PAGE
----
Plants were grown in the three-compartment split-root pots for 7 wk. At the time of harvest, roots were washed from the soil. Roots of the two plants sharing the (combi) compartment were placed in a water basin after the soil had been removed, and the two root parts were carefully separated using forceps and a preparation needle. Detached roots that could not be assigned to a given plant [pooled over all treatments, 8.3% of total root dry weight obtained from the (combi) compartments] were not included in further analysis.
Representative samples (0.5 g) of each of the two plant root parts were taken immediately after harvest, and stained with trypan blue in lactic acid (Koske & Gemma, 1989) to evaluate the AM fungal colonized root length by a modified intersection method (Tennant, 1975; Kormanik & McGraw, 1982). Between 300 and 350 intersections were counted per sample. In the (+M) rmc treatments, scores were taken separately for AM fungal surface colonization and cortical colonization. As the rates for AM fungal cortical root colonization in (+M) rmc plants were <0.5% of the colonized root length, both values were combined for statistical analysis, and are referred to as ‘surface colonization’.
All other plant material was freeze-dried at −30°C sample temperature for 1 wk. After obtaining dry weights of shoots and roots, samples of 200 mg ground shoot material were dry-ashed at 500°C, oxidized with 5 ml 1 : 3 diluted HNO3, and taken up into 25 ml 1 : 30 diluted HCl. Phosphorus concentrations in the samples were analysed colorimetrically with a spectrophotometer at 436 nm wavelength, after staining with ammonium–molybdate–vanadate solution (Gericke & Kurmies, 1952). Potassium and Ca were quantified using a flame photometer (Eppendorf ELEX 6361/Eppendorf Vertrieb, Deutschland GmbH, Germany).
Concentrations of Mg, Cu, Zn, Fe and Mn were measured by atomic absorption spectrometry (AAS; ATI Unicam 939/Solaar, Thermo Electron, USA). A Cs–La buffer was added to the samples before they were analysed for Mn and Fe.
Data obtained for pairs of plants of the same genotype were averaged. A two-way anova was performed on balanced data sets (n = 4). The cross-classified data were unbalanced when the (–M/GQ × rmc) treatment (n = 3) was included. In this case a two-way anova with adjusted sums of squares was performed (Searle, 1987). Statistics were calculated using the sigmastat 2.03 program.
- Top of page
- Materials and Methods
The AM fungal colonization of rmc plants was restricted to the root surface, with very rare exceptions where fungal hyphae penetrated into the root cortex and arbuscules and vesicles were formed. Apart from the observation that Glomus sp. WFVAM23 formed apparently normal arbuscules and vesicles in the cortex of rmc plants, Gao et al. (2001) also demonstrated that the phenotype of rmc root surface colonization (Myc−1) was different depending on the AM fungal species used for inoculation. While rmc colonization by G. intraradices, Glomus fasciculatum and Glomus etunicatum was restricted to appressoria formation, hyphae of G. mosseae, Glomus coronatum, Gigaspora margarita and Scutellospora calospora penetrated the epidermal cells but aborted before entering the cortex.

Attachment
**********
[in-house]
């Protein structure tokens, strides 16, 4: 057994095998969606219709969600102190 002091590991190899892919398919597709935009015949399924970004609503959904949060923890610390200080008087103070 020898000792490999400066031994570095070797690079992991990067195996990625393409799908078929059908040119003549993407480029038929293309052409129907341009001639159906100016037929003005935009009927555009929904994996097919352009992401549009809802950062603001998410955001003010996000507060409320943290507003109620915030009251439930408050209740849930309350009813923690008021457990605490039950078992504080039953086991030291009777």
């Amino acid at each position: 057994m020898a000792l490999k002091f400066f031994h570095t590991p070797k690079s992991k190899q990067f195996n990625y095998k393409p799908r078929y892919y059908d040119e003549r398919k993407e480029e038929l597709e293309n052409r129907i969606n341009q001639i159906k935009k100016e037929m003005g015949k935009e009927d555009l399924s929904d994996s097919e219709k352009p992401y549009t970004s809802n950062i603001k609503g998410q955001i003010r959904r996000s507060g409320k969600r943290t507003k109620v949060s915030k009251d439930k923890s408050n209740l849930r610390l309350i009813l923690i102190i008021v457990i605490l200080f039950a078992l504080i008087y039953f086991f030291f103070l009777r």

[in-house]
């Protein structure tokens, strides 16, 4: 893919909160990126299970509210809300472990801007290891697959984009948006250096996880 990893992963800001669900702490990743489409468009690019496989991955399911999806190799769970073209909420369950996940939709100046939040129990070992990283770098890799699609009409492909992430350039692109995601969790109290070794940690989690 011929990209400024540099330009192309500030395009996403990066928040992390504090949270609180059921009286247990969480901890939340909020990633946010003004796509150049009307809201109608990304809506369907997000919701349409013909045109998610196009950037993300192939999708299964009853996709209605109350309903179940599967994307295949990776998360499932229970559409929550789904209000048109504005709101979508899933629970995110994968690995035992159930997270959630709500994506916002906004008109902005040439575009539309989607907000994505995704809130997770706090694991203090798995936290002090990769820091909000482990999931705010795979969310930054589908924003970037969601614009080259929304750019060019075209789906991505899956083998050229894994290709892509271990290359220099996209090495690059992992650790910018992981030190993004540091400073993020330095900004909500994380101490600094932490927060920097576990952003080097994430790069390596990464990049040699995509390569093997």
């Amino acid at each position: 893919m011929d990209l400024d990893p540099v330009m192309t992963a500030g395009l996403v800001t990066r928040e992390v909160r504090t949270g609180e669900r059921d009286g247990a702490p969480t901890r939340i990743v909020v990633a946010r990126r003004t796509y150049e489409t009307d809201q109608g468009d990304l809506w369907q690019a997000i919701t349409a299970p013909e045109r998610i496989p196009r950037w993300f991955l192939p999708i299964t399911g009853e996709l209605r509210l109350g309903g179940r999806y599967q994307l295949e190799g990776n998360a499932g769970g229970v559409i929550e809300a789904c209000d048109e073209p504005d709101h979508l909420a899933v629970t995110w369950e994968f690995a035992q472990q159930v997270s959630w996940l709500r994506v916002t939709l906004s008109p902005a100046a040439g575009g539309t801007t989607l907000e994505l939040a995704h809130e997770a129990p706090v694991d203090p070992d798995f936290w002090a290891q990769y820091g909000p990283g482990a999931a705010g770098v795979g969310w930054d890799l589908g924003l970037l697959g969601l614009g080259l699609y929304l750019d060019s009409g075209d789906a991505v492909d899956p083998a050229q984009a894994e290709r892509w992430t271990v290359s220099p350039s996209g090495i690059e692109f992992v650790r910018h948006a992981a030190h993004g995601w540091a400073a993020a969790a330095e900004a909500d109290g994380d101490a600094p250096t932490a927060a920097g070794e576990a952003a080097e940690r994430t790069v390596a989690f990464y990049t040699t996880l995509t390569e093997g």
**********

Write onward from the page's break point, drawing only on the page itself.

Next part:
Inter- or intracellular hyphal growth within epidermal cells was not observed in rmc roots in the present experiment, although the inoculum contained propagules of G. mosseae. However, hyphal tip penetration of epidermal cells below the appressoria without further growth would not have been detected by the methods used for AM observation in this study.
Root exudates such as flavonoids, phenolic acids or polyamines have been shown to promote preinfective growth of AM fungi (Chabot et al., 1992; Nagahashi & Douds, 1999), while appressoria have been shown to be induced upon contact recognition, depending on the topology of the epidermal surface (Nagahashi & Douds, 1997). Naturally occurring nonhosts neither release AM fungi-stimulating compounds (Giovannetti et al., 1994; David-Schwartz et al., 2003) nor promote appressorium formation (Nagahashi & Douds, 1997). The observation of appressoria on (+M) rmc roots and, in particular, the high percentage of surface colonization in the (+M/GQ × rmc/combi) rmc root part, showing appressoria and hyphae growing in close contact to the root surface, supports the hypothesis that, in contrast to nonhosts, Myc−1 roots do not fail to attract AM fungal attempts to root colonization (Gollotte et al., 1993; Gianinazzi-Pearson et al., 1996).
The presence of GQ roots strongly increased rmc root surface colonization compared with rmc roots grown in the absence of GQ roots. At the same time, growth and total plant P upake of GQ (+M/GQ × rmc) plants was decreased compared with GQ (+M/GQ × GQ) plants. Bago et al. (2004) found strong evidence that the AM fungal extraradical mycelium can specialize on different functions and alter its morphology accordingly. It is possible that when rmc roots were present in the (+M/GQ × rmc/combi) compartment, the formation of AM fungal hyphae functioning in P uptake was decreased in favour of mycelium functioning in the spread of infection. The need of AM fungal hyphae to forage for uncolonized host-plant roots as new carbohydrate sources is discussed by Olsson et al. (2003) in an ecological context.